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Transcript of Jonestown
Role of Persuasion
Role of Conformity
Role of Obedience
Jim Jones and the People’s Temple
Role of Cognitive Dissonance
As he gradually increased his demands, Jones also exposed cult members to the concept of a “final ritual,” which was the mass suicide. Rehearsals of this ritual were to test followers and their faith in Jones. In a way, Jones was making use of what social psychologists call the foot-in-the-door phenominon by getting people to agree to a moderate request like a rehearsal. Once cult members had agreed to engage in frequent rehearsals of mass suicide, it became easier for them to go through with the real thing.
Jones was a charismatic man. He found people who needed to hear his message: the urban poor, minorities, the elderly, ex-addicts, and convicts. Potential members of the People’s Temple first saw an almost perfect scene where Blacks and Whites lived, worked, and worshiped together in harmony. Guests were greeted warmly and invited to share a meal. Jones also gave them "miracles". He cured diseases; he made predictions that came true with uncanny frequency. Members were pushed to believe in Jones; they liked the racial harmony, sense of purpose, and relief from feelings of worthlessness that the People’s Temple offered.
Jim Jones founded the People’s Temple in Indiana in 1958, preaching a message of brotherhood, racial integration, and freedom from poverty. His group helped feed and employ the poor. Jones presented a public image of a beloved leader who promoted a vision of racial harmony.
The tragic mass suicide of hundreds of members of the People’s Temple in Jonestown illustrates many social–psychological concepts. In late November 1978, under the direction of the Reverend Jim Jones, members of this cult fed a poison-laced drink to their children and then drank it themselves. More than 900 people died; most were found lying together, arm in arm.
Conformity played a role in the People’s Temple from the start. Even getting into the group wasn't easy. People underwent a strict initiation process that actually drew members more firmly into the group. As they became more involved in the People’s Temple, they committed themselves more strongly to the group because they were required to donate their property and 25% of their income to the church. Before they entered the meeting room for each service, they wrote self-incriminating letters that were turned over to the church. If anyone objected, the refusal was interpreted as a “lack of faith” in Jones. All of these rules were in place to make the group more important than individuals, which makes conformity to the group all the more likely.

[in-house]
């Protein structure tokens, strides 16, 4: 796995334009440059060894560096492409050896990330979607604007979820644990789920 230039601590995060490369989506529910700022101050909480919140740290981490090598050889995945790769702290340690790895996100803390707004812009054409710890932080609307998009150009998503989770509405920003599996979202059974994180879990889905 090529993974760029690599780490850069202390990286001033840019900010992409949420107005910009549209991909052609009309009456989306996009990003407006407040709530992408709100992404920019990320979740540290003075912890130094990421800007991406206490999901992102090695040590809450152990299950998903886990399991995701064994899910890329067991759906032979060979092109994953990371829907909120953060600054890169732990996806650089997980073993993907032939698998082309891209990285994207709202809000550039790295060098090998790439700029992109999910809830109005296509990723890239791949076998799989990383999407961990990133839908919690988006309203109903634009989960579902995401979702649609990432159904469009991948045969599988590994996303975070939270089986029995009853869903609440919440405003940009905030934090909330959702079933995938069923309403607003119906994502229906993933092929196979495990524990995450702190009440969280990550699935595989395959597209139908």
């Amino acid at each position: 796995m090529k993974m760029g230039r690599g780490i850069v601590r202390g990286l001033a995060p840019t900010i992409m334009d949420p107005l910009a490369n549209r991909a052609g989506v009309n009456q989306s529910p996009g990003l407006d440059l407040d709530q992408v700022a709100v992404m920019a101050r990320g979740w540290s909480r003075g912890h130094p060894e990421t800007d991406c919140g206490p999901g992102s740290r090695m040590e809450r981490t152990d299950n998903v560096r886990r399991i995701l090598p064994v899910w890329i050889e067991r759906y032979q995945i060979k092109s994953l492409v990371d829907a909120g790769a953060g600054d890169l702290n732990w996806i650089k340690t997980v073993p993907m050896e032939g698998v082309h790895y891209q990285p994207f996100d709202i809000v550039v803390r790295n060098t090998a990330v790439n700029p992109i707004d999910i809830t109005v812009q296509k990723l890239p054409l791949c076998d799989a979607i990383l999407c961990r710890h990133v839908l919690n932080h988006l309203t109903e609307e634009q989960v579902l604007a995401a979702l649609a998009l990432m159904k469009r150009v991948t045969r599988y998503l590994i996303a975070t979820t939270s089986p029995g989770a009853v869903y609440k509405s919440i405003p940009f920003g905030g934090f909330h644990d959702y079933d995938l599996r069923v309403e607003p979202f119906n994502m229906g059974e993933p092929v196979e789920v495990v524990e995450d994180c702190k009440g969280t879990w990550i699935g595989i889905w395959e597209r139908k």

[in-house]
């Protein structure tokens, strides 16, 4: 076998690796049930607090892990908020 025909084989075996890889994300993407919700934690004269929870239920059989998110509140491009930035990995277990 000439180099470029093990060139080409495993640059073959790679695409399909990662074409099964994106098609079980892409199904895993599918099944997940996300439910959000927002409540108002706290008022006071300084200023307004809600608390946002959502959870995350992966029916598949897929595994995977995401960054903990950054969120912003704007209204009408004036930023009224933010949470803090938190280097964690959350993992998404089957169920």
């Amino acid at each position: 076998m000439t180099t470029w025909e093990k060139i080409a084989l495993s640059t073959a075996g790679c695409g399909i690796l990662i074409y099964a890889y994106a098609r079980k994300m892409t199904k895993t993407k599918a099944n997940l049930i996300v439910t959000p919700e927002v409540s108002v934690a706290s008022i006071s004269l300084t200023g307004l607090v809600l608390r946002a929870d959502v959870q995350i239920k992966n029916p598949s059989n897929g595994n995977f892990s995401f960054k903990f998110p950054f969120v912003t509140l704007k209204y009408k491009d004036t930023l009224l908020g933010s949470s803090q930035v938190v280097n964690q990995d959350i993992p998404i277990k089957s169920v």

The Jonestown Cult
Most of the members of the People’s Temple did this willingly. Why? After years of isolation from mainstream society, they had been led into complete commitment to Jones and the People’s Temple. People’s Temple was a cult. A cult is an extremist group led by a charismatic, totalitarian leader in which coercive methods are used to prevent members from leaving the group.
If we apply social–psychological theory to an analysis of these events, they become more understandible because we can see that the members of the People’s Temple were not very different from us. Four principles of social psychology—persuasion, conformity, obedience, and cognitive dissonance—can show the tragedy of Jonestown.
Jim Jones and the People's Temple
Role of Persuasion
Jones carefully managed his public image. He used letter writing and hundreds of cult members to praise him and impress politicians and reporters who supported the People’s Temple as well as to criticize and intimidate its opponents. Most important, Jones limited the information available to members.
Victims of Jonestown Massacre
Throughout the 1960s, the group grew in size and popularity. Rumors surfaced of unwilling followers. In the mid-1970s, after bad publicity, Jones and his followers moved to a jungle outpost he called Jonestown in Guyana, South America. In 1978, U.S. Congressman Leo Ryan heard reports that the People’s Temple was holding members against their will. He led a group of government officials, reporters, and concerned relatives to Jonestown to talk with people about how they liked living there. Two families secretly informed Ryan that they wanted out. As Ryan’s party and these two families tried to leave, Temple gunmen ambushed and killed five people, including Congressman Ryan. This ambush precipitated the mass suicide, an act that Jones and his followers had rehearsed many times.